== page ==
To be truly green, the post-pandemic recovery will need to be powered by renewable energy sources.
This raises the challenge of encouraging investment in a sector where output cannot be tied directly to demand. Unlike fossil fuels, a renewable power plant cannot create more wind, sunlight, waves or tides on demand. It has to be harnessed when available and then stored.
This involves a massive investment in, usually lithium ion, battery arrays, housed in shipping containers with a grid scale installation numbering ten to twenty containers. To have confidence to build storage facilities on such a huge scale, investors need to be sure of the financial model over the life of the asset.
This is where Habitat Energy and its sophisticated machine-learning algorithms can help. It forecasts energy prices throughout the day and uses optimisation algorithms to dynamically react to those prices to charge and discharge, while also taking into account the physical aspects of the battery and its degradation.
“We’re helping the the grid with the balancing act of meeting demand with renewables that are intermittent and thus providing a key component of a net-zero carbon electricity sector,” says CEO, Andrew Luers.
“Our typical customers will be owners of grid-scale battery storage as well as renewable energy assets like solar or wind, not always on the same site. Our algorithms can predict likely prices as they respond to fluctuation in weather and other conditions and determine when it’s best to charge up or discharge, taking into account the long-term health and economics of the asset and providing the flexibility the grid needs.”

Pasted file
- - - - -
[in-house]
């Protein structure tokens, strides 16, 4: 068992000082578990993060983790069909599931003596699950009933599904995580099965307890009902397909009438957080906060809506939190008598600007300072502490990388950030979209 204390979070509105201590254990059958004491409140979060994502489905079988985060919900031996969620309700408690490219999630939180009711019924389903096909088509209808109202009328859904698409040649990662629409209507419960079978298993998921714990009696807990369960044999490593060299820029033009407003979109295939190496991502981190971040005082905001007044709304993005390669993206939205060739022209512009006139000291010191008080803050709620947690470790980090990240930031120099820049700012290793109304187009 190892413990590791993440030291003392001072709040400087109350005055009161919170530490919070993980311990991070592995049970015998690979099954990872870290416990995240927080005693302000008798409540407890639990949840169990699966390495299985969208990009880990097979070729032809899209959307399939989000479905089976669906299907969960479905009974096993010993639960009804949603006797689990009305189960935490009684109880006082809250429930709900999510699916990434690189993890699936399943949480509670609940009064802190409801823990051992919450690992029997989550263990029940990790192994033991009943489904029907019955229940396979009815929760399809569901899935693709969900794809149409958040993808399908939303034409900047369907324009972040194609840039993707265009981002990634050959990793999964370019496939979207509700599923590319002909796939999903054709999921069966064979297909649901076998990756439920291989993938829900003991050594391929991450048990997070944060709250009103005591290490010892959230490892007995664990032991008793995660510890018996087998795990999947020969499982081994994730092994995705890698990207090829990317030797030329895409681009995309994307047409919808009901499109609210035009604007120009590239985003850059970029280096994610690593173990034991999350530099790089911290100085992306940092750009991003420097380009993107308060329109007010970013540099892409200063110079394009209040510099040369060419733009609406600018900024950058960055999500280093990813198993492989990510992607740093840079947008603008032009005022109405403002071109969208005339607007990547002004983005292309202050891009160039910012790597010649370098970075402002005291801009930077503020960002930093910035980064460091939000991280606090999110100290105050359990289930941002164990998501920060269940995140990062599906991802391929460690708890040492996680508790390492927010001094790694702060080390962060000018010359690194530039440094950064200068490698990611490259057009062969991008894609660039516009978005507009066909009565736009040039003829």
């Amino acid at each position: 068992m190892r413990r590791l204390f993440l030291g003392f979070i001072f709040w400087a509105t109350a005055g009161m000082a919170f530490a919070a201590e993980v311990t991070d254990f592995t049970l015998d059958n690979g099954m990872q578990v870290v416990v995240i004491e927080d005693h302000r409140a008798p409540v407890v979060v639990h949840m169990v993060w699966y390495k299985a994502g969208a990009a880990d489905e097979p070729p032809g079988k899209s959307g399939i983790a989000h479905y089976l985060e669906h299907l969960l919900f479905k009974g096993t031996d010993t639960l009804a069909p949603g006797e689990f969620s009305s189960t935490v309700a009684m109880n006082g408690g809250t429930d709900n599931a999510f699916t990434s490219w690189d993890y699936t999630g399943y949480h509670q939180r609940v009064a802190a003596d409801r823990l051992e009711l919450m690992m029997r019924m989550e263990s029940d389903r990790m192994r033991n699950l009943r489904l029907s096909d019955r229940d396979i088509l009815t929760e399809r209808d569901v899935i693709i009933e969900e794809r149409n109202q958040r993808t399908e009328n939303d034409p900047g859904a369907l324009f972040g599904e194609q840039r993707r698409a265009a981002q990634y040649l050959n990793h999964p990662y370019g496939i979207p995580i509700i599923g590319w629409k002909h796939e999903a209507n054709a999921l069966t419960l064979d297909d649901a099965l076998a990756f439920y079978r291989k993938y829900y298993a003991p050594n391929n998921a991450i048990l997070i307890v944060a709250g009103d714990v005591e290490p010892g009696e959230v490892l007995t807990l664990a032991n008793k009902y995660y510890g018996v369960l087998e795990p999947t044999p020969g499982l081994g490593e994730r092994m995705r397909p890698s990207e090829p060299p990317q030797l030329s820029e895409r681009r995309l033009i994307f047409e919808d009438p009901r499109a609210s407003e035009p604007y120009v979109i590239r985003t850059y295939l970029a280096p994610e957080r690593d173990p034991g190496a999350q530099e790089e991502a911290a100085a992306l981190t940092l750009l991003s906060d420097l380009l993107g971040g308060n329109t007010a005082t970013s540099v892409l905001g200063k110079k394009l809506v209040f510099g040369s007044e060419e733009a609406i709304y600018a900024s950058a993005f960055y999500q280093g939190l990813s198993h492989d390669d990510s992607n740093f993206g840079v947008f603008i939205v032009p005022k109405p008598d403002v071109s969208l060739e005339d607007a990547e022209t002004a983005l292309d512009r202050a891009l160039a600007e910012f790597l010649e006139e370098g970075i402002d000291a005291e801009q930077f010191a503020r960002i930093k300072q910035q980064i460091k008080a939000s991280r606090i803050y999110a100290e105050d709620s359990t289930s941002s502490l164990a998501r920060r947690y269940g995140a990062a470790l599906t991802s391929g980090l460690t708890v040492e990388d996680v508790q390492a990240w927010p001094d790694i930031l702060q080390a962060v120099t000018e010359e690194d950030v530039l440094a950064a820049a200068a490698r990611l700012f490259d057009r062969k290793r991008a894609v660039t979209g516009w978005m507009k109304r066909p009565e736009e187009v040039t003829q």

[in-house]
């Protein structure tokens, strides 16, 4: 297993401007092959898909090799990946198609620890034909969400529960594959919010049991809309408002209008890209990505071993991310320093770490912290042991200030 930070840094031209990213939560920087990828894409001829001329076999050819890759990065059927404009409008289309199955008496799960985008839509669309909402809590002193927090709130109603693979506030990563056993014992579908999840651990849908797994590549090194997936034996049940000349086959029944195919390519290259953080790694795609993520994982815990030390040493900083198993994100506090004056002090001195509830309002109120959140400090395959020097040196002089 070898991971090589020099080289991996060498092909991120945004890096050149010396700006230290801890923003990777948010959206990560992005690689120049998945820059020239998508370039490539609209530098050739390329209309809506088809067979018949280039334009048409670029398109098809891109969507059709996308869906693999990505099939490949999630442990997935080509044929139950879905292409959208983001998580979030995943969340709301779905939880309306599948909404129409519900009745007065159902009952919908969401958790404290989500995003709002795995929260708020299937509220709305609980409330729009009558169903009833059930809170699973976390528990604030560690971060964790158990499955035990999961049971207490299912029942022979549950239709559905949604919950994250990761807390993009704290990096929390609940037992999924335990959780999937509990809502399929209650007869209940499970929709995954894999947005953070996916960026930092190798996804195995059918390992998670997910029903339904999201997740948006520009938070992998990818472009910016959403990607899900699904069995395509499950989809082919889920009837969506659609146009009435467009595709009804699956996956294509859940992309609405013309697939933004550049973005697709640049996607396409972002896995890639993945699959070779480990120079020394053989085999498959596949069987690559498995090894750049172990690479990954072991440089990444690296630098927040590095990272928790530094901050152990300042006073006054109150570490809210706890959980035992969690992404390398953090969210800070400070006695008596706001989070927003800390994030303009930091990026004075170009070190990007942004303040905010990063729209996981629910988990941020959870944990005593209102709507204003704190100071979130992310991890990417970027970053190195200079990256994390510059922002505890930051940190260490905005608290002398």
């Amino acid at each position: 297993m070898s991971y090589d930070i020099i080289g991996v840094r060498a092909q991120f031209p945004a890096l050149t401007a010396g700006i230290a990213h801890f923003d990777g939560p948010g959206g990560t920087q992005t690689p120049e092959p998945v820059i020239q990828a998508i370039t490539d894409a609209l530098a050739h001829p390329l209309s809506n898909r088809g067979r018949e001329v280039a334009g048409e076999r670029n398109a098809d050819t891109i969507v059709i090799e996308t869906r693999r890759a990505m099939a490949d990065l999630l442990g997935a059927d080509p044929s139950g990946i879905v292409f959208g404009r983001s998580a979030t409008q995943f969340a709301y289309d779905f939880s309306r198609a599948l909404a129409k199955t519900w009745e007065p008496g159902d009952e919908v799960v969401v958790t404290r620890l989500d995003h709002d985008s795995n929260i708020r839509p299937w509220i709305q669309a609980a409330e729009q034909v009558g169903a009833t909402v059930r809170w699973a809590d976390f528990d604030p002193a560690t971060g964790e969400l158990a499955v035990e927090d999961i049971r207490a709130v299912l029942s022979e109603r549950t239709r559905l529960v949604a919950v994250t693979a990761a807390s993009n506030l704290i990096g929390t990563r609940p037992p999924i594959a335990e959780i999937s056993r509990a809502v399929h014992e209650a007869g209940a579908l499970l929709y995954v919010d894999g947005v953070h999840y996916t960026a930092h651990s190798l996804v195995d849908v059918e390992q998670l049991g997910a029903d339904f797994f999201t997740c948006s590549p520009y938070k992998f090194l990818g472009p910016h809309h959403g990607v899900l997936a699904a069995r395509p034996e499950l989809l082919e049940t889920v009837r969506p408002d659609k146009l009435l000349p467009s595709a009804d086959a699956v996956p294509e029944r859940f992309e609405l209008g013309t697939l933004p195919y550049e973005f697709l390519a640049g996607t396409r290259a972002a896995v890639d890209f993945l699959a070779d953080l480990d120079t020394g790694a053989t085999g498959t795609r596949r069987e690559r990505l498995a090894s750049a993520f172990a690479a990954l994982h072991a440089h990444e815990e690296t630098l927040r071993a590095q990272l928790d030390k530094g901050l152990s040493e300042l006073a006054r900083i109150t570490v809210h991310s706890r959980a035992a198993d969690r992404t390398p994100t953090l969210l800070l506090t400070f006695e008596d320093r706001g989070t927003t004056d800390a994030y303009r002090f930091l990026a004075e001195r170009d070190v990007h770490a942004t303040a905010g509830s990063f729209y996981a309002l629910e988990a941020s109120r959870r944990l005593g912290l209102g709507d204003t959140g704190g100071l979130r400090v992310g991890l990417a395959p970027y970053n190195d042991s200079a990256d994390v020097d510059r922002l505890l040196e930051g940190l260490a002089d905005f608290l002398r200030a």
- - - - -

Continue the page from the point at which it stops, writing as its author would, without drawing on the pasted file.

Talent and office questions
The company is typical of an Oxford start-up in that two of its founders met while studying at Oxford University. The business has remained in the city centre because of the wide availability of top talent. However, there is a caveat when it comes to IT skills.
“Oxford is a wonderful city to be in for access to talent particularly for data science and energy industry specialist roles,” he says.
“Like many tech companies we have a need for highly talented software developers and there is perhaps less of an established network and pool for these candidates in Oxford than perhaps in other cities, or I would have expected in a innovation hub like Oxford.”
“Another challenge for us in Oxford is access to office space in the city centre. There are lots of great business parks which suit many companies but we’re a young company with a young work force who love being in the centre of things in a vibrant city.”
“From a business point of view, we travel to London a lot via the train station and when clients come to see us, they like being able to walk from the station,” he says. “So that is something Oxford could really do with, some more great office space in the city centre.”
Luers points out that a wider choice of office space in innovation centres is an issue American cities with strong academic backgrounds have worked to solve. Boston is a good example to follow, he suggests, with the wide city-centre options available to businesses spinning out from Harvard and the MIT.
However, he does point out that Covid-19 has prompted Habitat Energy, like many other businesses, to rethink the balance between office and remote working which could have implications for how much space it requires, and where.
“As Covid-19 has forced all of us to get comfortable with remote work, questions of sourcing talent and office space need to be reconsidered. We’re certainly rethinking these for our own business.”
About this case study - Powering up the Green Economy: Oxfordshire's role in building a cleaner future
Advanced Oxford would like to thank all of the companies that participated in this project for their time and for providing us with images which illustrate their technology and work. This case study was written by Sean Hargrave, working with Advanced Oxford.